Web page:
Ah, how long ago that seems now.
After that day, Auburn made a spectacular comeback at Florida before losing in overtime, then won five of its last six. It had three wins over teams ranked in the Top 10, including a 17-7 hammering of Alabama in Tuscaloosa. Just like that, Tuberville was a hero, a master coach. Truth is, Tuberville was the same coach in October he was in January.
It was only a few weeks ago that head basketball coach Cliff Ellis was under serious fire. Auburn had staggered late in the season and barely squeezed into the NCAA Tournament. Then came a run to the Sweet 16 and everything changed again. Such is life in the fast lane of college athletics. In reality, coaches often get too much credit or too much blame.
There is no better example than last football season. Georgia won its first SEC championship in 20 years. Mark Richt was hailed as a genius. The Atlanta Journal-Constitution speculated that a dynasty might be in the making. But what if South Carolina running back Andrew Pinnock had not dropped the ball with an open lane to the winning touchdown against the Bulldogs? What if Horace Willis had not stumbled on what even Georgia quarterback David Greene called a Hail Mary that ended up being the winning touchdown against Auburn? Georgia would have lost four games and wouldn't have even played for the championship. And Richt would be the same coach he is today.
Travaris Robinson (left) and Tommy Tuberville share a laugh during a golf outing at the bowl game in Orlando.
What if Damon Duval had made his chip shot against Florida? What if Karlos Dansby had gotten there a step sooner and rescued Willis against Georgia? Auburn would have played Florida for the SEC championship, probably would have won, and Tuberville might have even a fatter contract than the one he ultimately got. And Tuberville would still be the same coach he is today.
What if Auburn had made one more basket against eventual national champion Syracuse in the East Region semi-finals? The Tigers would have gone to the Elite Eight, maybe even to the Final Four. Or what if Marquis Daniels' gutsy three-point shot with six seconds left in regulation against St. Joseph's had bounced off the rim instead of hitting bottom? Auburn would have been one-and-done in the NCAA Tournament. And Cliff Ellis would still be the same coach he is today.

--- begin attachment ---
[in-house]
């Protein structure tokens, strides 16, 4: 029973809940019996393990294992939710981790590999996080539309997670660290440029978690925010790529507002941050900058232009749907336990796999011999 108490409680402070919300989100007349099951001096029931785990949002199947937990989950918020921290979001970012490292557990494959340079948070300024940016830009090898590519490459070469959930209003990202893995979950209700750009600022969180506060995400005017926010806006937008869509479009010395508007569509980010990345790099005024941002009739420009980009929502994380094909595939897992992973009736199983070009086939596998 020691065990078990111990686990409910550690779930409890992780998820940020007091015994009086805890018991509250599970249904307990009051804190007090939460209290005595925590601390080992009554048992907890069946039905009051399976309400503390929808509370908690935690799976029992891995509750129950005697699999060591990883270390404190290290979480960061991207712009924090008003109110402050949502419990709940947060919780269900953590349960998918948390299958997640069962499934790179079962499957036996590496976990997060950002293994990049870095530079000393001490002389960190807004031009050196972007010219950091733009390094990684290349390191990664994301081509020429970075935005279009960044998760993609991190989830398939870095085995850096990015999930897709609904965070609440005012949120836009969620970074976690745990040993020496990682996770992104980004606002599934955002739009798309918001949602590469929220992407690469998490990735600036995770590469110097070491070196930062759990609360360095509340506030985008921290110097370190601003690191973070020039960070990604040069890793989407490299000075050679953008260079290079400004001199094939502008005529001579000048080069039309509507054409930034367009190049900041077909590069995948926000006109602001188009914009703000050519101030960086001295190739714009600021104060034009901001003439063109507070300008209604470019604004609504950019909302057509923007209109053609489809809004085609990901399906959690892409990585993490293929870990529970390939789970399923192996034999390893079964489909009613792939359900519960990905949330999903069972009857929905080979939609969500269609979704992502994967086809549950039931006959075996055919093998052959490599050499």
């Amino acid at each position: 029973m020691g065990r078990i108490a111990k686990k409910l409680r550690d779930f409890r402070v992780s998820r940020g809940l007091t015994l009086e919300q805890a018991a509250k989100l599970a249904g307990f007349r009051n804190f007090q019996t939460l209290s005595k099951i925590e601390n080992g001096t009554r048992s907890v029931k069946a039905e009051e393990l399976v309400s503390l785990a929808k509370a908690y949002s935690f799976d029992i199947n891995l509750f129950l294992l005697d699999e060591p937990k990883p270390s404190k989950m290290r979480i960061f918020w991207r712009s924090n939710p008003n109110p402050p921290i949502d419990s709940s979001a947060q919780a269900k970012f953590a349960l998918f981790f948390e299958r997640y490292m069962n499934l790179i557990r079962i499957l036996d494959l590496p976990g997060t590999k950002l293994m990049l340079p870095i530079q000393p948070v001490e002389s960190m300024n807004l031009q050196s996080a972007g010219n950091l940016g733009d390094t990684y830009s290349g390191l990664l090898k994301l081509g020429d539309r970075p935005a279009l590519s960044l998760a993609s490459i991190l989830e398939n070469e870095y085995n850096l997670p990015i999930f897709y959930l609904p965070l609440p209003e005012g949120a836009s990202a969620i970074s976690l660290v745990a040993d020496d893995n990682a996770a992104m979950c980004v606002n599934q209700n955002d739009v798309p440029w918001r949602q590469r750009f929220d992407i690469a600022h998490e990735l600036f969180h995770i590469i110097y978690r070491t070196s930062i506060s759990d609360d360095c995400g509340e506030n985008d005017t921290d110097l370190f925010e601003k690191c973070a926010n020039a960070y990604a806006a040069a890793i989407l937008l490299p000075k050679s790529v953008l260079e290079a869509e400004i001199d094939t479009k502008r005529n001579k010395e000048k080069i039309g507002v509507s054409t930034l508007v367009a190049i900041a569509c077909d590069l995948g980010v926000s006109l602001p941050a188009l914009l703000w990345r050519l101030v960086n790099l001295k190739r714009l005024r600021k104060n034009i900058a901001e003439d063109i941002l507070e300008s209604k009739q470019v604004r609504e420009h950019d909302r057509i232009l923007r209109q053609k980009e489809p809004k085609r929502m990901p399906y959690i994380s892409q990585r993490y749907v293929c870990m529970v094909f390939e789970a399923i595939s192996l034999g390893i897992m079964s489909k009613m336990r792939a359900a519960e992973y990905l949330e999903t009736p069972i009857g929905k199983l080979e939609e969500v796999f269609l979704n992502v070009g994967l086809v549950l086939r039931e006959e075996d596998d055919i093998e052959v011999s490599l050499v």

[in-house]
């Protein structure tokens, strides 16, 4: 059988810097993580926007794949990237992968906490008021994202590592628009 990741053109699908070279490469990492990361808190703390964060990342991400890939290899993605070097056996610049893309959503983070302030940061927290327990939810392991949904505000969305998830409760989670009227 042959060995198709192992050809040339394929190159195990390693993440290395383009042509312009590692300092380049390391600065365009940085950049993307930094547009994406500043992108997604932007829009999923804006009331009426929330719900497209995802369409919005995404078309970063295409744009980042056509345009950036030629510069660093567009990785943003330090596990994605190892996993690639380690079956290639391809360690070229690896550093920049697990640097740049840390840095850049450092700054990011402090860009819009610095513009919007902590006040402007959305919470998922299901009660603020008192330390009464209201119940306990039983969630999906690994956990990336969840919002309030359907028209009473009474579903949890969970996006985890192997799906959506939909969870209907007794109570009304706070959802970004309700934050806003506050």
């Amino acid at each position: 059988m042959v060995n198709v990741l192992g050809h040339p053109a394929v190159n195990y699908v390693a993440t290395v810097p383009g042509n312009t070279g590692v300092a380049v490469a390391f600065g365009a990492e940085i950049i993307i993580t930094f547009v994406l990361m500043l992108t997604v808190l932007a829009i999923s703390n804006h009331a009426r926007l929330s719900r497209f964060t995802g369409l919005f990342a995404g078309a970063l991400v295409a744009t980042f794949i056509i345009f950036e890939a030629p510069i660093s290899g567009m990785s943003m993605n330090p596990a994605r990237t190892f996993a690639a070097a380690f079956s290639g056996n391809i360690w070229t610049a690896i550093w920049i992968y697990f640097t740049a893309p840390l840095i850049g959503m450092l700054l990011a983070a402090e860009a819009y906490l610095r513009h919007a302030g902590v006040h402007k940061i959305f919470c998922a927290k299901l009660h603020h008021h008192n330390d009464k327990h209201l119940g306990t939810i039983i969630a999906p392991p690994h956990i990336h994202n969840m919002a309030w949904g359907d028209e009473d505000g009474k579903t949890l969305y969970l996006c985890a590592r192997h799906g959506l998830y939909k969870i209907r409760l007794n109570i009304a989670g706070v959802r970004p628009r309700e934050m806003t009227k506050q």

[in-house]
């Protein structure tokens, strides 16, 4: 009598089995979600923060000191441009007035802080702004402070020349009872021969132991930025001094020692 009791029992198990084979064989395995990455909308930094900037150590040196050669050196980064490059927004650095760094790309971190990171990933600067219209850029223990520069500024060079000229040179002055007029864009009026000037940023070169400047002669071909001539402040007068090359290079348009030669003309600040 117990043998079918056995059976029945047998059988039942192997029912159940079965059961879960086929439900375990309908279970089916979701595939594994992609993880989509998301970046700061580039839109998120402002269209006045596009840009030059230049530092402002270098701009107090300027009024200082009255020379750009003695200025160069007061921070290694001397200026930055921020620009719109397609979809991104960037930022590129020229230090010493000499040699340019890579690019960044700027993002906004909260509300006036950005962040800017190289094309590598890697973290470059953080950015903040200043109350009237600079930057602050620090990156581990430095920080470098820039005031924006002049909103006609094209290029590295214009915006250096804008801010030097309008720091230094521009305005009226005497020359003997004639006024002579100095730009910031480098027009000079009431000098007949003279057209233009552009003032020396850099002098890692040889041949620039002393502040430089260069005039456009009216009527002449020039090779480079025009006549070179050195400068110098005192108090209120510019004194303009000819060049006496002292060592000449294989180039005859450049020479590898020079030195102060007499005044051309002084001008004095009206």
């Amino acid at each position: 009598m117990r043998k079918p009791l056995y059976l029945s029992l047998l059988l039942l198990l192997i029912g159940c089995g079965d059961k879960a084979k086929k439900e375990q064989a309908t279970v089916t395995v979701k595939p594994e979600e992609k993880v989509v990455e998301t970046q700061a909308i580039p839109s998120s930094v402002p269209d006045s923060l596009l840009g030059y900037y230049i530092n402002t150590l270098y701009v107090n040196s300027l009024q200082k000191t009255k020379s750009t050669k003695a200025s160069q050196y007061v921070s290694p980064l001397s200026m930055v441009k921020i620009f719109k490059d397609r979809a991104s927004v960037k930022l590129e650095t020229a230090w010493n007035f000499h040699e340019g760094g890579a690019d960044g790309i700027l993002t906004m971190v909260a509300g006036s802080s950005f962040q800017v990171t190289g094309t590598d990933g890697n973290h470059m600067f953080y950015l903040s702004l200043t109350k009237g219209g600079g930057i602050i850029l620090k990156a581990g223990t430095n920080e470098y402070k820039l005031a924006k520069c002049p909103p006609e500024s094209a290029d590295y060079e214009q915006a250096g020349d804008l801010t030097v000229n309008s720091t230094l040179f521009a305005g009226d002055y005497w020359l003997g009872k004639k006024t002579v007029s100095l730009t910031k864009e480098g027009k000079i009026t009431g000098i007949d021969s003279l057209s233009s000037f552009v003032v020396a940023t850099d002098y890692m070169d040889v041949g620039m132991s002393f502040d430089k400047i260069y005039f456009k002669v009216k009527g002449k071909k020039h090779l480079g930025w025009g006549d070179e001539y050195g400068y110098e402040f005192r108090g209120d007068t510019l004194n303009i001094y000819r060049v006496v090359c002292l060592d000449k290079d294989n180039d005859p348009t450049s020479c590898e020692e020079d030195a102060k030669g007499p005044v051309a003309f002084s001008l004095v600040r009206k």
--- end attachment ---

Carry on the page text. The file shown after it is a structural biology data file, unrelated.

In the dog-eat-dog world of the SEC, the biggest games are often decided by the bounce of the ball. Tennessee won the national championship in 1998 because Arkansas quarterback Clint Stoerner inexplicably dropped the ball when Arkansas was running out the clock on an upset victory in Knoxville. The Vols, given a reprieve, scored the winning touchdown. Almost every significant Ohio State win last season came down to a play or two, and the Buckeyes won it all. Miami wouldn't have even been in the championship game had Florida State not missed a field goal on the last play of regulation.
Tuberville has done things the right way in his four seasons as Auburn's coach. He arrived in 1999 and discovered, to his surprise, that he'd left more impact players at Ole Miss than he found at Auburn. He inherited a dispirited and dysfunctional program. He has patiently rebuilt the talent base. He has signed good people as well as good players. He knew when his second Auburn team went to the SEC Championship Game in 2000 that the job was far from done.
The pieces are in place now. Expectations for next season are soaring. The Tigers are likely to be ranked in the Top 10, if not the Top 5, in virtually every preseason poll. They will surely be picked to win the SEC West and maybe the overall SEC championship. The problem is that Auburn isn't the only place the pieces are in place. Auburn has terrific talent. So do others. Auburn players are excited and motivated. So are others. Auburn might win an SEC championship. It might even win a national championship. If that happens--or if it doesn't--chances are that, somewhere along the way, it will come down to the bounce of the ball.